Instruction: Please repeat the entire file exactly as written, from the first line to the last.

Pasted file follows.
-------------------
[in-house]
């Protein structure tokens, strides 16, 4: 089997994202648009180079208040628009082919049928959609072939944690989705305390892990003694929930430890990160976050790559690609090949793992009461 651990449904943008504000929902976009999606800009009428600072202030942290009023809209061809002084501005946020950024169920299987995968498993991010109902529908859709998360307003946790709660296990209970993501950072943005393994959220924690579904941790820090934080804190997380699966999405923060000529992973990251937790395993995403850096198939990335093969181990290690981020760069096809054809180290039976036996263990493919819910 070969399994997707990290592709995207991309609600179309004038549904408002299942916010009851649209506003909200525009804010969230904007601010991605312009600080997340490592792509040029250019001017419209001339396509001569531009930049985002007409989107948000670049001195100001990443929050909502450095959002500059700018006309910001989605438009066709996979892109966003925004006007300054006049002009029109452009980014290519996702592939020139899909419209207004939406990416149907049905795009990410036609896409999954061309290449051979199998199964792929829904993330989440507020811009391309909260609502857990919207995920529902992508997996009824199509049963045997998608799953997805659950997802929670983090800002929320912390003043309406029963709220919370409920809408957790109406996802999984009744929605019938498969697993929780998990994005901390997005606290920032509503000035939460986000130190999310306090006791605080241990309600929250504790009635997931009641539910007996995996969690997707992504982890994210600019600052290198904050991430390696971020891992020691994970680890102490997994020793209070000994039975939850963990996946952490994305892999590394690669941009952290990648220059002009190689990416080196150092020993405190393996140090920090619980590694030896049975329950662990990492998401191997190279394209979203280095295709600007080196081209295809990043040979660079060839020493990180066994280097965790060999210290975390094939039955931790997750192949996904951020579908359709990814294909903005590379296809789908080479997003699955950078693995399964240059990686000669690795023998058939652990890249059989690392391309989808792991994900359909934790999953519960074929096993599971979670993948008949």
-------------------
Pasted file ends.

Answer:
[in-house]
């Protein structure tokens, strides 16, 4: 089997994202648009180079208040628009082919049928959609072939944690989705305390892990003694929930430890990160976050790559690609090949793992009461 651990449904943008504000929902976009999606800009009428600072202030942290009023809209061809002084501005946020950024169920299987995968498993991010109902529908859709998360307003946790709660296990209970993501950072943005393994959220924690579904941790820090934080804190997380699966999405923060000529992973990251937790395993995403850096198939990335093969181990290690981020760069096809054809180290039976036996263990493919819910 070969399994997707990290592709995207991309609600179309004038549904408002299942916010009851649209506003909200525009804010969230904007601010991605312009600080997340490592792509040029250019001017419209001339396509001569531009930049985002007409989107948000670049001195100001990443929050909502450095959002500059700018006309910001989605438009066709996979892109966003925004006007300054006049002009029109452009980014290519996702592939020139899909419209207004939406990416149907049905795009990410036609896409999954061309290449051979199998199964792929829904993330989440507020811009391309909260609502857990919207995920529902992508997996009824199509049963045997998608799953997805659950997802929670983090800002929320912390003043309406029963709220919370409920809408957790109406996802999984009744929605019938498969697993929780998990994005901390997005606290920032509503000035939460986000130190999310306090006791605080241990309600929250504790009635997931009641539910007996995996969690997707992504982890994210600019600052290198904050991430390696971020891992020691994970680890102490997994020793209070000994039975939850963990996946952490994305892999590394690669941009952290990648220059002009190689990416080196150092020993405190393996140090920090619980590694030896049975329950662990990492998401191997190279394209979203280095295709600007080196081209295809990043040979660079060839020493990180066994280097965790060999210290975390094939039955931790997750192949996904951020579908359709990814294909903005590379296809789908080479997003699955950078693995399964240059990686000669690795023998058939652990890249059989690392391309989808792991994900359909934790999953519960074929096993599971979670993948008949």